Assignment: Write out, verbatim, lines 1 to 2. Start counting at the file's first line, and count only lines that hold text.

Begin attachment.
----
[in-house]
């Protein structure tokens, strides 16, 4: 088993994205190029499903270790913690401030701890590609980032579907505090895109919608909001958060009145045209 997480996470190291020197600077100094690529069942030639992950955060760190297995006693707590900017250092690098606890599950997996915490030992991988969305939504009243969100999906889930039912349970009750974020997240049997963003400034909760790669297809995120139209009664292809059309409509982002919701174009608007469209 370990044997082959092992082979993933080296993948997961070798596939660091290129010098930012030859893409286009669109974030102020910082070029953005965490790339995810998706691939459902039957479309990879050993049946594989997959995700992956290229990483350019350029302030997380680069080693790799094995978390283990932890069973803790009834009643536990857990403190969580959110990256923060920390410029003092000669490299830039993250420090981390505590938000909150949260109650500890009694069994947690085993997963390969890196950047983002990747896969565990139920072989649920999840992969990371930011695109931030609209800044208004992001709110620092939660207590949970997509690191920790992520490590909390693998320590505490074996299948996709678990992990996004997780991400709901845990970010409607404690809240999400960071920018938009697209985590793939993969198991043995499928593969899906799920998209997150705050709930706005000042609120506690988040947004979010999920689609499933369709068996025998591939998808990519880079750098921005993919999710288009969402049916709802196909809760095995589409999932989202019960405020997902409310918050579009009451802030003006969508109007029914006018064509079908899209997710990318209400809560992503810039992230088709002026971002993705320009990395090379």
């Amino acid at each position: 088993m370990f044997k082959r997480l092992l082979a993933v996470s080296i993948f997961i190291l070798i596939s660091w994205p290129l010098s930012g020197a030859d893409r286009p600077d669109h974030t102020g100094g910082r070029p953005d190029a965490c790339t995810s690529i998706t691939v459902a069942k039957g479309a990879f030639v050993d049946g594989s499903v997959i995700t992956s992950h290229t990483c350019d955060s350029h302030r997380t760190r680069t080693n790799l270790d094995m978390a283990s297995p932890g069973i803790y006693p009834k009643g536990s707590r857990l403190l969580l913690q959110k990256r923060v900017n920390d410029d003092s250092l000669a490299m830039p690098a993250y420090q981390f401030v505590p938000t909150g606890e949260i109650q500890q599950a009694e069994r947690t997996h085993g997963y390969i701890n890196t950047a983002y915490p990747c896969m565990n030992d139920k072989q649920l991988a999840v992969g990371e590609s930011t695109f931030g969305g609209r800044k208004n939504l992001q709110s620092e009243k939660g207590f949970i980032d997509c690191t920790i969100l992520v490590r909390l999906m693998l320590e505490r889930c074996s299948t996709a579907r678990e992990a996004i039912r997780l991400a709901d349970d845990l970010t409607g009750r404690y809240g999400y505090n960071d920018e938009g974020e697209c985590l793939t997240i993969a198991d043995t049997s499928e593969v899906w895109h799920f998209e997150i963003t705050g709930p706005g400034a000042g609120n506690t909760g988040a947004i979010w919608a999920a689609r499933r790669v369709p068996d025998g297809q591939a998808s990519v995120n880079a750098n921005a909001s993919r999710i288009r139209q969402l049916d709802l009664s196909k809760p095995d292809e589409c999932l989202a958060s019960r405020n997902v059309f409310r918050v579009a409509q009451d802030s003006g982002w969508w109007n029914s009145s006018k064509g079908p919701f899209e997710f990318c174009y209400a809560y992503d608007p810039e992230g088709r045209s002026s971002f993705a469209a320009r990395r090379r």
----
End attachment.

[in-house]
């Protein structure tokens, strides 16, 4: 088993994205190029499903270790913690401030701890590609980032579907505090895109919608909001958060009145045209 997480996470190291020197600077100094690529069942030639992950955060760190297995006693707590900017250092690098606890599950997996915490030992991988969305939504009243969100999906889930039912349970009750974020997240049997963003400034909760790669297809995120139209009664292809059309409509982002919701174009608007469209 370990044997082959092992082979993933080296993948997961070798596939660091290129010098930012030859893409286009669109974030102020910082070029953005965490790339995810998706691939459902039957479309990879050993049946594989997959995700992956290229990483350019350029302030997380680069080693790799094995978390283990932890069973803790009834009643536990857990403190969580959110990256923060920390410029003092000669490299830039993250420090981390505590938000909150949260109650500890009694069994947690085993997963390969890196950047983002990747896969565990139920072989649920999840992969990371930011695109931030609209800044208004992001709110620092939660207590949970997509690191920790992520490590909390693998320590505490074996299948996709678990992990996004997780991400709901845990970010409607404690809240999400960071920018938009697209985590793939993969198991043995499928593969899906799920998209997150705050709930706005000042609120506690988040947004979010999920689609499933369709068996025998591939998808990519880079750098921005993919999710288009969402049916709802196909809760095995589409999932989202019960405020997902409310918050579009009451802030003006969508109007029914006018064509079908899209997710990318209400809560992503810039992230088709002026971002993705320009990395090379």